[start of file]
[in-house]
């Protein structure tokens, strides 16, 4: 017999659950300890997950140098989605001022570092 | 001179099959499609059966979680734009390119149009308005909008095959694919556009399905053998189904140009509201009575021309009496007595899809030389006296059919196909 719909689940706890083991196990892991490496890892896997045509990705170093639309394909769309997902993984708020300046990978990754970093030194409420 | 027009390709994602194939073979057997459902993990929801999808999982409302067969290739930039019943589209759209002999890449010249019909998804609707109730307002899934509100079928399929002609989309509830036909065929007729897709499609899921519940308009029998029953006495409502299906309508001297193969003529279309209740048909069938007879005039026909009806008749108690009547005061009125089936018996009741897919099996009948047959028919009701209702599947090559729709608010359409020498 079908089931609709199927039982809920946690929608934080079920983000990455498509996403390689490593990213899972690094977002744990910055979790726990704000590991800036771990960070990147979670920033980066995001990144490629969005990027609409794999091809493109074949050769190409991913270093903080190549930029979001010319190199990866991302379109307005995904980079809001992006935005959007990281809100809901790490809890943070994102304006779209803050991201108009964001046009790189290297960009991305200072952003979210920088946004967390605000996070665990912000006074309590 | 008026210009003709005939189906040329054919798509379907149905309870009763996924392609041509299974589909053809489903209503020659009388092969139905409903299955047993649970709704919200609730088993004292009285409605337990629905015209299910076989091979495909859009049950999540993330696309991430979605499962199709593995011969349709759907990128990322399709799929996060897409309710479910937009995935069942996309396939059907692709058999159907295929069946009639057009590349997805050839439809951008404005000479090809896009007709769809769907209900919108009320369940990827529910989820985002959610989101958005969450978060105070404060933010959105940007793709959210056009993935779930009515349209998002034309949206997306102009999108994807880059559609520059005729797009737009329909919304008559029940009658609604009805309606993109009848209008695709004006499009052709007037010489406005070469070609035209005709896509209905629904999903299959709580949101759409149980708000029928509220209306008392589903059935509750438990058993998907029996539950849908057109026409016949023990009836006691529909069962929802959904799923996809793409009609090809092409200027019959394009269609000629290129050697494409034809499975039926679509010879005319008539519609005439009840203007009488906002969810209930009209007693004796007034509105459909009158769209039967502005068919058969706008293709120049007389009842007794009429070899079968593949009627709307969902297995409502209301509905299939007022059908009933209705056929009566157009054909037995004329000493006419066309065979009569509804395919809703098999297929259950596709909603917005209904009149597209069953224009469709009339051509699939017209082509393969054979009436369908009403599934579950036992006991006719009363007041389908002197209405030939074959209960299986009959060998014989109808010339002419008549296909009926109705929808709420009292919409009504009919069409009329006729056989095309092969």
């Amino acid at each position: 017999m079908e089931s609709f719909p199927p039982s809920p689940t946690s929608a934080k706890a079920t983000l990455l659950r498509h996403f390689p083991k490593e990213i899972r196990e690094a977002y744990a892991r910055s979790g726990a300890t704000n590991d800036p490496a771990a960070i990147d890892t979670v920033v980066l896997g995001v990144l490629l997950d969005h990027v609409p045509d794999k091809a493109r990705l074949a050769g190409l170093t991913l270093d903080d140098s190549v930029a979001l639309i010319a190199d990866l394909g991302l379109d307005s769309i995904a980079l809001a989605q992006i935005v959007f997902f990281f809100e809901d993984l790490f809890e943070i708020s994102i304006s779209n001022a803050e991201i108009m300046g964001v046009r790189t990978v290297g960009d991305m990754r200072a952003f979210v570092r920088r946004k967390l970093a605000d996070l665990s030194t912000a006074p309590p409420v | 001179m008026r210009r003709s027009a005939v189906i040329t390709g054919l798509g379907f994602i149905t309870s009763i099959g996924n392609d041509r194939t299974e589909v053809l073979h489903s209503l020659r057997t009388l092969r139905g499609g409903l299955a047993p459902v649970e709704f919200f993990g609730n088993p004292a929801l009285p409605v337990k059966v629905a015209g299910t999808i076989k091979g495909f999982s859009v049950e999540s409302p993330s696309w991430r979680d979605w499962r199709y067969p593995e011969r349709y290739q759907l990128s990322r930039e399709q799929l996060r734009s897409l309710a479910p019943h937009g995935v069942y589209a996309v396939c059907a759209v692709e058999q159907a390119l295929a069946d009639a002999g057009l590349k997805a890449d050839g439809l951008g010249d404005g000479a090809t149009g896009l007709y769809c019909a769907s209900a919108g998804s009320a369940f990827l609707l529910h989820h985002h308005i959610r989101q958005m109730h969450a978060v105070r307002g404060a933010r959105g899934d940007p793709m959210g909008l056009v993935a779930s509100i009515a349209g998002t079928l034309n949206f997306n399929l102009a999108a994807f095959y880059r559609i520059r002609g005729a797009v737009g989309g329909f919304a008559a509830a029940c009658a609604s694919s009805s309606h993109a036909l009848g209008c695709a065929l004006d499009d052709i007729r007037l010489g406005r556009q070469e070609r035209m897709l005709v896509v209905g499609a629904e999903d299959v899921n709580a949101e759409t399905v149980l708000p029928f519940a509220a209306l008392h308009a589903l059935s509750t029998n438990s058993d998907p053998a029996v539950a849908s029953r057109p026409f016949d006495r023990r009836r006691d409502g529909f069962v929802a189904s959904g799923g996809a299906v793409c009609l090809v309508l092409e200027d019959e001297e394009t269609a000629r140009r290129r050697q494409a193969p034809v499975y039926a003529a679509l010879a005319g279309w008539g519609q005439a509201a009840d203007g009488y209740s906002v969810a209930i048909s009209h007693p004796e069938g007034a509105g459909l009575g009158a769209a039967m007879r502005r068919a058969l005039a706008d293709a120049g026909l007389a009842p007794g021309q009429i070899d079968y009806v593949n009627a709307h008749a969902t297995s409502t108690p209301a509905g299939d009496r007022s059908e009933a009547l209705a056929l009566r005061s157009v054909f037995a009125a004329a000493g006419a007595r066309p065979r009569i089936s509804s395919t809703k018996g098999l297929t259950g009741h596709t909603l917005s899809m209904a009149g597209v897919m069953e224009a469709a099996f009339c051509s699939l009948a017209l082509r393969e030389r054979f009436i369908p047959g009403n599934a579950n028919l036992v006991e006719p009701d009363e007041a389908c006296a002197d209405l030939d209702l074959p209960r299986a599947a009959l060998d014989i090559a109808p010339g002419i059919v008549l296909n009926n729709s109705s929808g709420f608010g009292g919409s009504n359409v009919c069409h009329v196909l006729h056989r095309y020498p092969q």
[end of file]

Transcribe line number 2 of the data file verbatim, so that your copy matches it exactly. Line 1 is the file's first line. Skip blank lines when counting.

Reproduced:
């Protein structure tokens, strides 16, 4: 017999659950300890997950140098989605001022570092 | 001179099959499609059966979680734009390119149009308005909008095959694919556009399905053998189904140009509201009575021309009496007595899809030389006296059919196909 719909689940706890083991196990892991490496890892896997045509990705170093639309394909769309997902993984708020300046990978990754970093030194409420 | 027009390709994602194939073979057997459902993990929801999808999982409302067969290739930039019943589209759209002999890449010249019909998804609707109730307002899934509100079928399929002609989309509830036909065929007729897709499609899921519940308009029998029953006495409502299906309508001297193969003529279309209740048909069938007879005039026909009806008749108690009547005061009125089936018996009741897919099996009948047959028919009701209702599947090559729709608010359409020498 079908089931609709199927039982809920946690929608934080079920983000990455498509996403390689490593990213899972690094977002744990910055979790726990704000590991800036771990960070990147979670920033980066995001990144490629969005990027609409794999091809493109074949050769190409991913270093903080190549930029979001010319190199990866991302379109307005995904980079809001992006935005959007990281809100809901790490809890943070994102304006779209803050991201108009964001046009790189290297960009991305200072952003979210920088946004967390605000996070665990912000006074309590 | 008026210009003709005939189906040329054919798509379907149905309870009763996924392609041509299974589909053809489903209503020659009388092969139905409903299955047993649970709704919200609730088993004292009285409605337990629905015209299910076989091979495909859009049950999540993330696309991430979605499962199709593995011969349709759907990128990322399709799929996060897409309710479910937009995935069942996309396939059907692709058999159907295929069946009639057009590349997805050839439809951008404005000479090809896009007709769809769907209900919108009320369940990827529910989820985002959610989101958005969450978060105070404060933010959105940007793709959210056009993935779930009515349209998002034309949206997306102009999108994807880059559609520059005729797009737009329909919304008559029940009658609604009805309606993109009848209008695709004006499009052709007037010489406005070469070609035209005709896509209905629904999903299959709580949101759409149980708000029928509220209306008392589903059935509750438990058993998907029996539950849908057109026409016949023990009836006691529909069962929802959904799923996809793409009609090809092409200027019959394009269609000629290129050697494409034809499975039926679509010879005319008539519609005439009840203007009488906002969810209930009209007693004796007034509105459909009158769209039967502005068919058969706008293709120049007389009842007794009429070899079968593949009627709307969902297995409502209301509905299939007022059908009933209705056929009566157009054909037995004329000493006419066309065979009569509804395919809703098999297929259950596709909603917005209904009149597209069953224009469709009339051509699939017209082509393969054979009436369908009403599934579950036992006991006719009363007041389908002197209405030939074959209960299986009959060998014989109808010339002419008549296909009926109705929808709420009292919409009504009919069409009329006729056989095309092969």